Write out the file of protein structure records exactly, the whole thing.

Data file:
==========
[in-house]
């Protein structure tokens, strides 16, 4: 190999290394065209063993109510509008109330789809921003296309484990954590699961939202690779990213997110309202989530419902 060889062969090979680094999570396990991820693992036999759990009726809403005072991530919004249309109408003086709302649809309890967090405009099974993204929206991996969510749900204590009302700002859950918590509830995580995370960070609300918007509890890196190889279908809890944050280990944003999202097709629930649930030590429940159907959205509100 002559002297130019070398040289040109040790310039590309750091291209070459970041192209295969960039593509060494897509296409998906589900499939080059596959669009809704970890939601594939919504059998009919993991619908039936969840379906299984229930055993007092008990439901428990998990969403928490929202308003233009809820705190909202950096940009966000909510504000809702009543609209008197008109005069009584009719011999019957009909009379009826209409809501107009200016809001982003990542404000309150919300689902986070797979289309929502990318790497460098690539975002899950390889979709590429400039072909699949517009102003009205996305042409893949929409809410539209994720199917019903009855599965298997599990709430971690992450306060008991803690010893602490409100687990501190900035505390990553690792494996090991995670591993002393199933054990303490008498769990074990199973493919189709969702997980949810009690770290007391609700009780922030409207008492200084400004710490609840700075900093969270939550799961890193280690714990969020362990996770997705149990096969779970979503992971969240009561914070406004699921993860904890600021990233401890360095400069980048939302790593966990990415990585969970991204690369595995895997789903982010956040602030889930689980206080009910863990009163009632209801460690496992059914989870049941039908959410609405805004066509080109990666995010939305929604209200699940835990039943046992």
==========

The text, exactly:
[in-house]
């Protein structure tokens, strides 16, 4: 190999290394065209063993109510509008109330789809921003296309484990954590699961939202690779990213997110309202989530419902 060889062969090979680094999570396990991820693992036999759990009726809403005072991530919004249309109408003086709302649809309890967090405009099974993204929206991996969510749900204590009302700002859950918590509830995580995370960070609300918007509890890196190889279908809890944050280990944003999202097709629930649930030590429940159907959205509100 002559002297130019070398040289040109040790310039590309750091291209070459970041192209295969960039593509060494897509296409998906589900499939080059596959669009809704970890939601594939919504059998009919993991619908039936969840379906299984229930055993007092008990439901428990998990969403928490929202308003233009809820705190909202950096940009966000909510504000809702009543609209008197008109005069009584009719011999019957009909009379009826209409809501107009200016809001982003990542404000309150919300689902986070797979289309929502990318790497460098690539975002899950390889979709590429400039072909699949517009102003009205996305042409893949929409809410539209994720199917019903009855599965298997599990709430971690992450306060008991803690010893602490409100687990501190900035505390990553690792494996090991995670591993002393199933054990303490008498769990074990199973493919189709969702997980949810009690770290007391609700009780922030409207008492200084400004710490609840700075900093969270939550799961890193280690714990969020362990996770997705149990096969779970979503992971969240009561914070406004699921993860904890600021990233401890360095400069980048939302790593966990990415990585969970991204690369595995895997789903982010956040602030889930689980206080009910863990009163009632209801460690496992059914989870049941039908959410609405805004066509080109990666995010939305929604209200699940835990039943046992």